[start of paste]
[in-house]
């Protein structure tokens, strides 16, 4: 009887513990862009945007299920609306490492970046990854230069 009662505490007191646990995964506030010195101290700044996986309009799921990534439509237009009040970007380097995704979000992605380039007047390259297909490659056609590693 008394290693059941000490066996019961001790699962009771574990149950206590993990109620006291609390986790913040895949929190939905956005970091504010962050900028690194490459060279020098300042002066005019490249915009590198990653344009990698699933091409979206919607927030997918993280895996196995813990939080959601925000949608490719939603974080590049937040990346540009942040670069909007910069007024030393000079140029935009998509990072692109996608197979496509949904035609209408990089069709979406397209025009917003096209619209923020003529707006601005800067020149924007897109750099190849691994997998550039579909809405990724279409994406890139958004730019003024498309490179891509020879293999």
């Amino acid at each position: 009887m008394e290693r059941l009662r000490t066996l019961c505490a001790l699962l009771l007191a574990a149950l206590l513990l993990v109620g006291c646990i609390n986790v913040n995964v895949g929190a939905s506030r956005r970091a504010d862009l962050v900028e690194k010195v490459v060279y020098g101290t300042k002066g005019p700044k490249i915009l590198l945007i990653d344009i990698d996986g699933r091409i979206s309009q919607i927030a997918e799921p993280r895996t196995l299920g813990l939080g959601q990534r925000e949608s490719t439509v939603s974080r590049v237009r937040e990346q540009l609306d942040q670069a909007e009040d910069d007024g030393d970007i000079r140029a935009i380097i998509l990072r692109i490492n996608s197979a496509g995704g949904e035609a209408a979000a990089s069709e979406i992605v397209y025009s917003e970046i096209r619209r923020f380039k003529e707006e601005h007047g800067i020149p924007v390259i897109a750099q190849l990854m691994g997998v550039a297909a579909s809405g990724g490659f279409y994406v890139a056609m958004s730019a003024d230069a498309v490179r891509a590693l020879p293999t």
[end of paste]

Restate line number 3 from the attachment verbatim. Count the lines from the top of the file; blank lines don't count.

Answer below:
């Amino acid at each position: 009887m008394e290693r059941l009662r000490t066996l019961c505490a001790l699962l009771l007191a574990a149950l206590l513990l993990v109620g006291c646990i609390n986790v913040n995964v895949g929190a939905s506030r956005r970091a504010d862009l962050v900028e690194k010195v490459v060279y020098g101290t300042k002066g005019p700044k490249i915009l590198l945007i990653d344009i990698d996986g699933r091409i979206s309009q919607i927030a997918e799921p993280r895996t196995l299920g813990l939080g959601q990534r925000e949608s490719t439509v939603s974080r590049v237009r937040e990346q540009l609306d942040q670069a909007e009040d910069d007024g030393d970007i000079r140029a935009i380097i998509l990072r692109i490492n996608s197979a496509g995704g949904e035609a209408a979000a990089s069709e979406i992605v397209y025009s917003e970046i096209r619209r923020f380039k003529e707006e601005h007047g800067i020149p924007v390259i897109a750099q190849l990854m691994g997998v550039a297909a579909s809405g990724g490659f279409y994406v890139a056609m958004s730019a003024d230069a498309v490179r891509a590693l020879p293999t």